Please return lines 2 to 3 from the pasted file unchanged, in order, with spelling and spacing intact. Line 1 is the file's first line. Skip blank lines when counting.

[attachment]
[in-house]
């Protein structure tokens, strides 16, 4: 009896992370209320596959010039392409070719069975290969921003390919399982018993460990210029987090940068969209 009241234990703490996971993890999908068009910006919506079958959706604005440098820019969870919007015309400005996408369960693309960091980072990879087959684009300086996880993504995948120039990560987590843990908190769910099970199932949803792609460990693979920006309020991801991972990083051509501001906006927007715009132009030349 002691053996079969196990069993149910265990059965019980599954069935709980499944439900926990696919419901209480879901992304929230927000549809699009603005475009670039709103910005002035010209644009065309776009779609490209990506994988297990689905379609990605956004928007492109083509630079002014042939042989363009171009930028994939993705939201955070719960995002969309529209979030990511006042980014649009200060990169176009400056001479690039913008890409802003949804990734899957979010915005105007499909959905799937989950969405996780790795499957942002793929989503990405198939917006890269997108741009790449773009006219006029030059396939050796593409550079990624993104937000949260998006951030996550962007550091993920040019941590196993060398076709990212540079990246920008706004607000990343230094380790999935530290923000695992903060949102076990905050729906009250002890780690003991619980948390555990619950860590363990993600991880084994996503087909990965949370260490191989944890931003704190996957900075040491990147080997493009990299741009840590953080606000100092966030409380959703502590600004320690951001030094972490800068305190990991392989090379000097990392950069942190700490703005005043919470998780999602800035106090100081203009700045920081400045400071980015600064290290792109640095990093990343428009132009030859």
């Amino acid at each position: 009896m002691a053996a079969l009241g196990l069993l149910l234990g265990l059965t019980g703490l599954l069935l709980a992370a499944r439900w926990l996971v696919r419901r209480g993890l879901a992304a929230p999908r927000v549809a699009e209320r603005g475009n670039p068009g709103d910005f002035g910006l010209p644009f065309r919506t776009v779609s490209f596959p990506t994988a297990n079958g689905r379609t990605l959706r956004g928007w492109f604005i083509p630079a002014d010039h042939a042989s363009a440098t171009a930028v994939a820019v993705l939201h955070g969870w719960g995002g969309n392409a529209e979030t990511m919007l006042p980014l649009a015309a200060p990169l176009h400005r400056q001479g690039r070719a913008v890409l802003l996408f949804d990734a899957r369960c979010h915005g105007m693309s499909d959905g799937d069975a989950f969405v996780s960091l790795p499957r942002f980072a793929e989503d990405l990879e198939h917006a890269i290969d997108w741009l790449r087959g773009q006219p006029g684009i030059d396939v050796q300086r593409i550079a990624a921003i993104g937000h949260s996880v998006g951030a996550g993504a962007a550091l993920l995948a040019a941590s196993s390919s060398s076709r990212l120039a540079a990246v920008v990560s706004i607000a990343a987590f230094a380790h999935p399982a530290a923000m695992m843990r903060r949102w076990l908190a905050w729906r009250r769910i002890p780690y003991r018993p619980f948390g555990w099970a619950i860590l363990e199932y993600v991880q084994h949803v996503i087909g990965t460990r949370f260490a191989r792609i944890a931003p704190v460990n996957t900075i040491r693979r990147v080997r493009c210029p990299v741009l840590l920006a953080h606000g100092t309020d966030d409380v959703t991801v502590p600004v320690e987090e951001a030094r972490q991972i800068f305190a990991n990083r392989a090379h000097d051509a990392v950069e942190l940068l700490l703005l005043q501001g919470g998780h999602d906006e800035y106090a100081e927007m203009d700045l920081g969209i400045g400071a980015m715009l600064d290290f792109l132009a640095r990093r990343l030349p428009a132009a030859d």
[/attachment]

């Protein structure tokens, strides 16, 4: 009896992370209320596959010039392409070719069975290969921003390919399982018993460990210029987090940068969209 009241234990703490996971993890999908068009910006919506079958959706604005440098820019969870919007015309400005996408369960693309960091980072990879087959684009300086996880993504995948120039990560987590843990908190769910099970199932949803792609460990693979920006309020991801991972990083051509501001906006927007715009132009030349 002691053996079969196990069993149910265990059965019980599954069935709980499944439900926990696919419901209480879901992304929230927000549809699009603005475009670039709103910005002035010209644009065309776009779609490209990506994988297990689905379609990605956004928007492109083509630079002014042939042989363009171009930028994939993705939201955070719960995002969309529209979030990511006042980014649009200060990169176009400056001479690039913008890409802003949804990734899957979010915005105007499909959905799937989950969405996780790795499957942002793929989503990405198939917006890269997108741009790449773009006219006029030059396939050796593409550079990624993104937000949260998006951030996550962007550091993920040019941590196993060398076709990212540079990246920008706004607000990343230094380790999935530290923000695992903060949102076990905050729906009250002890780690003991619980948390555990619950860590363990993600991880084994996503087909990965949370260490191989944890931003704190996957900075040491990147080997493009990299741009840590953080606000100092966030409380959703502590600004320690951001030094972490800068305190990991392989090379000097990392950069942190700490703005005043919470998780999602800035106090100081203009700045920081400045400071980015600064290290792109640095990093990343428009132009030859």
């Amino acid at each position: 009896m002691a053996a079969l009241g196990l069993l149910l234990g265990l059965t019980g703490l599954l069935l709980a992370a499944r439900w926990l996971v696919r419901r209480g993890l879901a992304a929230p999908r927000v549809a699009e209320r603005g475009n670039p068009g709103d910005f002035g910006l010209p644009f065309r919506t776009v779609s490209f596959p990506t994988a297990n079958g689905r379609t990605l959706r956004g928007w492109f604005i083509p630079a002014d010039h042939a042989s363009a440098t171009a930028v994939a820019v993705l939201h955070g969870w719960g995002g969309n392409a529209e979030t990511m919007l006042p980014l649009a015309a200060p990169l176009h400005r400056q001479g690039r070719a913008v890409l802003l996408f949804d990734a899957r369960c979010h915005g105007m693309s499909d959905g799937d069975a989950f969405v996780s960091l790795p499957r942002f980072a793929e989503d990405l990879e198939h917006a890269i290969d997108w741009l790449r087959g773009q006219p006029g684009i030059d396939v050796q300086r593409i550079a990624a921003i993104g937000h949260s996880v998006g951030a996550g993504a962007a550091l993920l995948a040019a941590s196993s390919s060398s076709r990212l120039a540079a990246v920008v990560s706004i607000a990343a987590f230094a380790h999935p399982a530290a923000m695992m843990r903060r949102w076990l908190a905050w729906r009250r769910i002890p780690y003991r018993p619980f948390g555990w099970a619950i860590l363990e199932y993600v991880q084994h949803v996503i087909g990965t460990r949370f260490a191989r792609i944890a931003p704190v460990n996957t900075i040491r693979r990147v080997r493009c210029p990299v741009l840590l920006a953080h606000g100092t309020d966030d409380v959703t991801v502590p600004v320690e987090e951001a030094r972490q991972i800068f305190a990991n990083r392989a090379h000097d051509a990392v950069e942190l940068l700490l703005l005043q501001g919470g998780h999602d906006e800035y106090a100081e927007m203009d700045l920081g969209i400045g400071a980015m715009l600064d290290f792109l132009a640095r990093r990343l030349p428009a132009a030859d």